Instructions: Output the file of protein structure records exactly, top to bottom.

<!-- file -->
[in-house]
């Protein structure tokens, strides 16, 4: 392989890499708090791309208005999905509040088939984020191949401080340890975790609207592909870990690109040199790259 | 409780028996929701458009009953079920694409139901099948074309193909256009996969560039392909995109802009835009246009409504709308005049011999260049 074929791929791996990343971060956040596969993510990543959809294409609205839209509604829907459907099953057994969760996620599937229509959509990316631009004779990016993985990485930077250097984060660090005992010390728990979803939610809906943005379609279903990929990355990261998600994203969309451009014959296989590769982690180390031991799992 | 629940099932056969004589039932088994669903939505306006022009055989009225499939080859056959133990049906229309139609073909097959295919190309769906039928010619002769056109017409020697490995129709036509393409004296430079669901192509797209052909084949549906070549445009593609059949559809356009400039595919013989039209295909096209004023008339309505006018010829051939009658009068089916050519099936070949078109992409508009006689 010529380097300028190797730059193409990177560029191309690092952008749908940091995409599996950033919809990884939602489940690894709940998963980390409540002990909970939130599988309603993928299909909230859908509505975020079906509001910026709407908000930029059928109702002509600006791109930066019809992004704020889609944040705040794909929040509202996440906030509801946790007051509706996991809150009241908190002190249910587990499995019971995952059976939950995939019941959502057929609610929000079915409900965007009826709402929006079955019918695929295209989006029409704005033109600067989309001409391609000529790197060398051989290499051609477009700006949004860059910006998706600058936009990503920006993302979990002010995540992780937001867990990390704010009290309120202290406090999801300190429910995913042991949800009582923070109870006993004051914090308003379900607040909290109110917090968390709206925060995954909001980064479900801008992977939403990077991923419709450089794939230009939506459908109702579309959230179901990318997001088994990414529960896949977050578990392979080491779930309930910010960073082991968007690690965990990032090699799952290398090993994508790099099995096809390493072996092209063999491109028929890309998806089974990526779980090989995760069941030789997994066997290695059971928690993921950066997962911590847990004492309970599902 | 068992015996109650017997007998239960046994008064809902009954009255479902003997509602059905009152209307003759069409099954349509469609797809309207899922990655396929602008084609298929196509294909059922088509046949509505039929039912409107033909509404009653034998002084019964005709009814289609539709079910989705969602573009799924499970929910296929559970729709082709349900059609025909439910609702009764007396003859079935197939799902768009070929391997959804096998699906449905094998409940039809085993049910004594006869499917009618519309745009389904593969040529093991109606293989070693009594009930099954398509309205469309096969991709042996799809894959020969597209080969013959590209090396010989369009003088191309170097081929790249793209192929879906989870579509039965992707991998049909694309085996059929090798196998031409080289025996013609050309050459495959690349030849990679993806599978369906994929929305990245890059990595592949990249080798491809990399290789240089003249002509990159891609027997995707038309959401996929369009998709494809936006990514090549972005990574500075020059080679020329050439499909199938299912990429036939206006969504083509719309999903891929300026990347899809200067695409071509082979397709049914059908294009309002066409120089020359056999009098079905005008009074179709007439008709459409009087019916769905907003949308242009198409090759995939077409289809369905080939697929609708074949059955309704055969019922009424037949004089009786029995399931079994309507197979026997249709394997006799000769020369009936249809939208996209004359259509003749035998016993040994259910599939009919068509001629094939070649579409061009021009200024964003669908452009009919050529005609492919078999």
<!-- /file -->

[in-house]
């Protein structure tokens, strides 16, 4: 392989890499708090791309208005999905509040088939984020191949401080340890975790609207592909870990690109040199790259 | 409780028996929701458009009953079920694409139901099948074309193909256009996969560039392909995109802009835009246009409504709308005049011999260049 074929791929791996990343971060956040596969993510990543959809294409609205839209509604829907459907099953057994969760996620599937229509959509990316631009004779990016993985990485930077250097984060660090005992010390728990979803939610809906943005379609279903990929990355990261998600994203969309451009014959296989590769982690180390031991799992 | 629940099932056969004589039932088994669903939505306006022009055989009225499939080859056959133990049906229309139609073909097959295919190309769906039928010619002769056109017409020697490995129709036509393409004296430079669901192509797209052909084949549906070549445009593609059949559809356009400039595919013989039209295909096209004023008339309505006018010829051939009658009068089916050519099936070949078109992409508009006689 010529380097300028190797730059193409990177560029191309690092952008749908940091995409599996950033919809990884939602489940690894709940998963980390409540002990909970939130599988309603993928299909909230859908509505975020079906509001910026709407908000930029059928109702002509600006791109930066019809992004704020889609944040705040794909929040509202996440906030509801946790007051509706996991809150009241908190002190249910587990499995019971995952059976939950995939019941959502057929609610929000079915409900965007009826709402929006079955019918695929295209989006029409704005033109600067989309001409391609000529790197060398051989290499051609477009700006949004860059910006998706600058936009990503920006993302979990002010995540992780937001867990990390704010009290309120202290406090999801300190429910995913042991949800009582923070109870006993004051914090308003379900607040909290109110917090968390709206925060995954909001980064479900801008992977939403990077991923419709450089794939230009939506459908109702579309959230179901990318997001088994990414529960896949977050578990392979080491779930309930910010960073082991968007690690965990990032090699799952290398090993994508790099099995096809390493072996092209063999491109028929890309998806089974990526779980090989995760069941030789997994066997290695059971928690993921950066997962911590847990004492309970599902 | 068992015996109650017997007998239960046994008064809902009954009255479902003997509602059905009152209307003759069409099954349509469609797809309207899922990655396929602008084609298929196509294909059922088509046949509505039929039912409107033909509404009653034998002084019964005709009814289609539709079910989705969602573009799924499970929910296929559970729709082709349900059609025909439910609702009764007396003859079935197939799902768009070929391997959804096998699906449905094998409940039809085993049910004594006869499917009618519309745009389904593969040529093991109606293989070693009594009930099954398509309205469309096969991709042996799809894959020969597209080969013959590209090396010989369009003088191309170097081929790249793209192929879906989870579509039965992707991998049909694309085996059929090798196998031409080289025996013609050309050459495959690349030849990679993806599978369906994929929305990245890059990595592949990249080798491809990399290789240089003249002509990159891609027997995707038309959401996929369009998709494809936006990514090549972005990574500075020059080679020329050439499909199938299912990429036939206006969504083509719309999903891929300026990347899809200067695409071509082979397709049914059908294009309002066409120089020359056999009098079905005008009074179709007439008709459409009087019916769905907003949308242009198409090759995939077409289809369905080939697929609708074949059955309704055969019922009424037949004089009786029995399931079994309507197979026997249709394997006799000769020369009936249809939208996209004359259509003749035998016993040994259910599939009919068509001629094939070649579409061009021009200024964003669908452009009919050529005609492919078999």